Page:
[17]
Chawla, S.; Rawal, R. Shabnam; Kuhadb, R.C.; Pundir, C.S. An amperometric polyphenol biosensor based on laccase immobilized on epoxy resin membrane. Anal. Methods, 2011, 3, 709-714.
[18]
Ibarra-Escutia, P.; Gómez, J.J.; Calas-Blanchard, C.; Marty, J.L.; Ramírez-Silva, M.T. Amperometric biosensor based on a high resolution photopolymer deposited onto a screen-printed electrode for phenolic compounds monitoring in tea infusions. Talanta, 2010, 81, 1636-1642.
[19]
Matyushina, T.A.; Morosanova, E.I.; Zolotov, Y.A. Microsequential Injection Analysis: Determination of rutin and quercetin in food supplements and pharmaceutical products. J. Anal. Chem., 2010, 65, 308-315.
[20]
Pifferi, P.G.; Baldassari, L. A spectrophotometric method for the determination of the catecholase activity of tyrosinase by Besthorn’s hydrazone. Anal. Biochem., 1973, 52, 325-335.
[21]
Setti, L.; Scali, S.; Angeli, I.D.; Pifferi, P.G. Horseradish peroxidase-catalyzed oxidative coupling of 3-methyl-2-benzothiazolinone hydrazone and methoxyphenols. Enzyme Microb. Technol., 1998, 22, 656-661.
[22]
Fernandes, S.C.; Zwirtes de Oliveira, I.R.W.; Vieira, I.C. A green bean homogenate immobilized on chemically crosslinked chitin for determination of caffeic acid in white wine. Enzyme Microb. Technol., 2007, 40, 661-668.
[23]
da Cruz Vieira, I.; Fatibello-Filho, O. Flow injection spectrophotometric determination of hydrogen peroxide using a crude extract of zucchini (Cucurbita pepo) as a source of peroxidase. Analyst, 1998, 123, 1809-1812.
[24]
Palmer, J.K. Banana Polyphenoloxidase. Preparation and properties. Plant Physiol., 1963, 38, 508-513.
[25]
Draghi, P.F.; Fernandes, J.C.B. Label-free potentiometric biosensor based on solid contact for determination of total phenols in honey and propolis. Talanta, 2017, 164, 413-417.
[26]
Morosanova, M.A.; Morosanova, E.I. In: Pittcon, Chicago, USA, March 5-9, 2017. 1430-17.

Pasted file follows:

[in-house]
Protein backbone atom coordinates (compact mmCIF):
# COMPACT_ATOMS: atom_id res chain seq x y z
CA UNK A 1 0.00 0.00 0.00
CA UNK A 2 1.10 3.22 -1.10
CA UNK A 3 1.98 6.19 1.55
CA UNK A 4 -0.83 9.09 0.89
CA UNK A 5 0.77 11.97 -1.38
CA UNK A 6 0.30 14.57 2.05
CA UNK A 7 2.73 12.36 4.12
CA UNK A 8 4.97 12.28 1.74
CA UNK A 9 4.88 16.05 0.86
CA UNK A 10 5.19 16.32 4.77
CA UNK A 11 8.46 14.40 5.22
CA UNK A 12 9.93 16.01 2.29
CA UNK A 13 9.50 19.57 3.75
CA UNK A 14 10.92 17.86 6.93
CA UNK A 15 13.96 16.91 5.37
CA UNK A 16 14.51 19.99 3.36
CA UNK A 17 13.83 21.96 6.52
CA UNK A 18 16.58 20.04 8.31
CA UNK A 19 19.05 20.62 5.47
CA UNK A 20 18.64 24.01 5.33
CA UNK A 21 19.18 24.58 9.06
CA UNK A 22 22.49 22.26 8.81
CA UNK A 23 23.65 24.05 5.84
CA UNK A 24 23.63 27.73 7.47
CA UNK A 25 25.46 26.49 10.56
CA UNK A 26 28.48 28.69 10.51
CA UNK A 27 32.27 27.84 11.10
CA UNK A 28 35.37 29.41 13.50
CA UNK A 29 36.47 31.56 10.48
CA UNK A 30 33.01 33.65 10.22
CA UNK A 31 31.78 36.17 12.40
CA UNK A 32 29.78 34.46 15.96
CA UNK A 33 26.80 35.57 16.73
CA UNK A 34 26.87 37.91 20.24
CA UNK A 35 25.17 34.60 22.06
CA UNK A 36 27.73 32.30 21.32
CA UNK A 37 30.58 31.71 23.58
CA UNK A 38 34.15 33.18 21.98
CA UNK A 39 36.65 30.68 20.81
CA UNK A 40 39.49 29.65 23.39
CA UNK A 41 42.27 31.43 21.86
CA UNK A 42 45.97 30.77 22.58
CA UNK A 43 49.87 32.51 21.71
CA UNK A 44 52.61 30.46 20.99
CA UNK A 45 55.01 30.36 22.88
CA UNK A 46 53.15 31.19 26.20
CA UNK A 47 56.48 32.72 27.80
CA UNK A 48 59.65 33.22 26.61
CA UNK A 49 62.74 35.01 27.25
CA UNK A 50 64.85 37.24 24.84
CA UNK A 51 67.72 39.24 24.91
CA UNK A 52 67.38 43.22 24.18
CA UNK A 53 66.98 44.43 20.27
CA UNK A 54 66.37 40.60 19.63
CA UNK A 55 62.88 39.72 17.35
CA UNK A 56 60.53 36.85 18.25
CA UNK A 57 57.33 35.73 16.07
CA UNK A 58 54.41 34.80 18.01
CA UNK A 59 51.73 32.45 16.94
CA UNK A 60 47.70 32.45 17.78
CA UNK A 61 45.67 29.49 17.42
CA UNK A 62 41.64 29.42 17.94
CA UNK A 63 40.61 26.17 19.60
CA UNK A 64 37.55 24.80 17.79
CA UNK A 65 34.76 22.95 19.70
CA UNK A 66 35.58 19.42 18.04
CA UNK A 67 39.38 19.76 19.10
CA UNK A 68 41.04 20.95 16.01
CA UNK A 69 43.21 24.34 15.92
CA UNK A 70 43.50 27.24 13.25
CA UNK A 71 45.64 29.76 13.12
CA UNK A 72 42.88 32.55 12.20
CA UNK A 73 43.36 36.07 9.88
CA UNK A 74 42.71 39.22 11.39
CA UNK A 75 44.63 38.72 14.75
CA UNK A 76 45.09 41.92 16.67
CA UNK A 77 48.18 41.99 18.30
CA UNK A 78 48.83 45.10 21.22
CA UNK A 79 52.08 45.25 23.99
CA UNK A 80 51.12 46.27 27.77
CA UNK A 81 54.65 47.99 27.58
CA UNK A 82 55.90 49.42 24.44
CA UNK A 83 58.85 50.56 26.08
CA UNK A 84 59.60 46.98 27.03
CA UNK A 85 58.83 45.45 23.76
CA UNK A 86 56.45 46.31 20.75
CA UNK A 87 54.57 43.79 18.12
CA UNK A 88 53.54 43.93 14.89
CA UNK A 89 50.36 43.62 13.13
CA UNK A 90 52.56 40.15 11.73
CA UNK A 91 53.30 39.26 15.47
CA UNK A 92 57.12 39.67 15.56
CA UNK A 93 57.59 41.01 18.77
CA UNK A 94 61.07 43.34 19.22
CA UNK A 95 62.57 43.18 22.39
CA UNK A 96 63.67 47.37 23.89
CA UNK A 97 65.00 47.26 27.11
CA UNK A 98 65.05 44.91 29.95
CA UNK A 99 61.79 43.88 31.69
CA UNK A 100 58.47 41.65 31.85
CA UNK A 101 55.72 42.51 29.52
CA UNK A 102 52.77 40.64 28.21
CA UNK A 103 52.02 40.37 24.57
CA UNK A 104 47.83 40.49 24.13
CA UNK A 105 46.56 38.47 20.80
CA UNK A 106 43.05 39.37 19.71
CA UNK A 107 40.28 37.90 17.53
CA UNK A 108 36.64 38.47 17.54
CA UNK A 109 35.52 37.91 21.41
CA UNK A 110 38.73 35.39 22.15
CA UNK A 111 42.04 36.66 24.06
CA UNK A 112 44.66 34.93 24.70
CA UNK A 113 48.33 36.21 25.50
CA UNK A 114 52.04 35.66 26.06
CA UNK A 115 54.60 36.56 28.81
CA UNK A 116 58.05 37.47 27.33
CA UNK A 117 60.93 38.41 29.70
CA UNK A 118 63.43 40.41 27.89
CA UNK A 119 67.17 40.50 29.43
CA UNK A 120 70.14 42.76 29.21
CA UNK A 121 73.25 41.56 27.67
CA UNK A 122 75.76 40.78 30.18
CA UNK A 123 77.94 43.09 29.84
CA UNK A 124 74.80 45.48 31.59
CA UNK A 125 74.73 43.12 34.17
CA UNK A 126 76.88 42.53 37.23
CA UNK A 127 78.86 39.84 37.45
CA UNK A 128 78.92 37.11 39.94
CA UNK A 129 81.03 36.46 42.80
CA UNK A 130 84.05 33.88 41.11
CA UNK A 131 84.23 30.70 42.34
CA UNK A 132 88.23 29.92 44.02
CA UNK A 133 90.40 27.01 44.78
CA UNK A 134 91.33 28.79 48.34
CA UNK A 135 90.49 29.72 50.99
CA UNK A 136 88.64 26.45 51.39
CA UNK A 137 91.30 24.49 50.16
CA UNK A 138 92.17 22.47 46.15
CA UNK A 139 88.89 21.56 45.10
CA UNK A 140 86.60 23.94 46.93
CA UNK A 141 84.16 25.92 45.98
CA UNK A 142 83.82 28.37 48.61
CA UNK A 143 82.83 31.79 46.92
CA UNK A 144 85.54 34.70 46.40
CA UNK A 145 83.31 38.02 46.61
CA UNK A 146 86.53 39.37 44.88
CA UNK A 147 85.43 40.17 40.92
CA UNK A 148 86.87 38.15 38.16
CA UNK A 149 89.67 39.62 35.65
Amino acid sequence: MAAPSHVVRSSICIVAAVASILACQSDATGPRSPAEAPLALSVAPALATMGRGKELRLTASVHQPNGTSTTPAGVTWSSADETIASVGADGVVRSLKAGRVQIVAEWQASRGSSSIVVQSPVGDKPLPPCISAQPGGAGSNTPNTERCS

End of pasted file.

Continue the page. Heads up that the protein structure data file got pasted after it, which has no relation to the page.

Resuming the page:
[27]
Fatibello-Filho, O.; Lupetti, K.O.; Leite, O.D.; Vieira, I.C. Chapter 17 Electrochemical biosensors based on vegetable tissues and crude extracts for environmental, food and pharmaceutical analysis. Compr. Anal. Chem., 2007, 49, 357-377.
[28]
Anesini, C.; Ferraro, G.E.; Filip, R. Total polyphenol content and antioxidant capacity of commercially available tea (Camellia sinensis) in Argentina. J. Agric. Food Chem., 2008, 56, 9225-9229.
[29]
Kamel, M.Y.; Saleh, N.A.; Ghazy, A.M. Gallic acid oxidation by turnip peroxidase. Phytochemistry, 1977, 16, 521-524.
[30]
da Silva, S.C.; Wisniewski, C.; Luccas, P.O.; Schmidt de Magalhães, C. Enzyme from Banana (Musa sp.) Extraction Procedures for Sensitive Adrenaline Biosensor Construction. Am. J. Anal. Chem., 2013, 4, 293-300.
[31]
Nirmal, N.P.; Benjakul, S. Effect of ferulic acid on inhibition of polyphenoloxidase and quality changes of Pacific white shrimp (Litopenaeus vannamei) during iced storage. Food Chem., 2009, 116, 323-331.
[32]
Sartori, E.R.; Vicentini, F.C.; Fatibello-Filho, O. Indirect determination of sulfite using a polyphenol oxidase biosensor based on a glassy carbon electrode modified with multi-walled carbon nanotubes and gold nanoparticles within a poly(allylamine hydrochloride) film. Talanta, 2011, 87, 235-242.
[33]
Yang, C-P.; Fujita, S.; Ashrafuzzaman, M.D.; Nakamura, N.; Hayashi, N. Purification and Characterization of Polyphenol Oxidase from Banana (Musa sapientum L.) Pulp. J. Agric. Food Chem., 2000, 48, 9225-9229.


Rights & PermissionsPrintExport Cite as


Article Details

VOLUME: 15
ISSUE: 1
Year: 2019
Page: [11 - 20]
Pages: 10
DOI: 10.2174/1573411014666180319124710
Price: $58

Article Metrics

PDF: 21
HTML: 2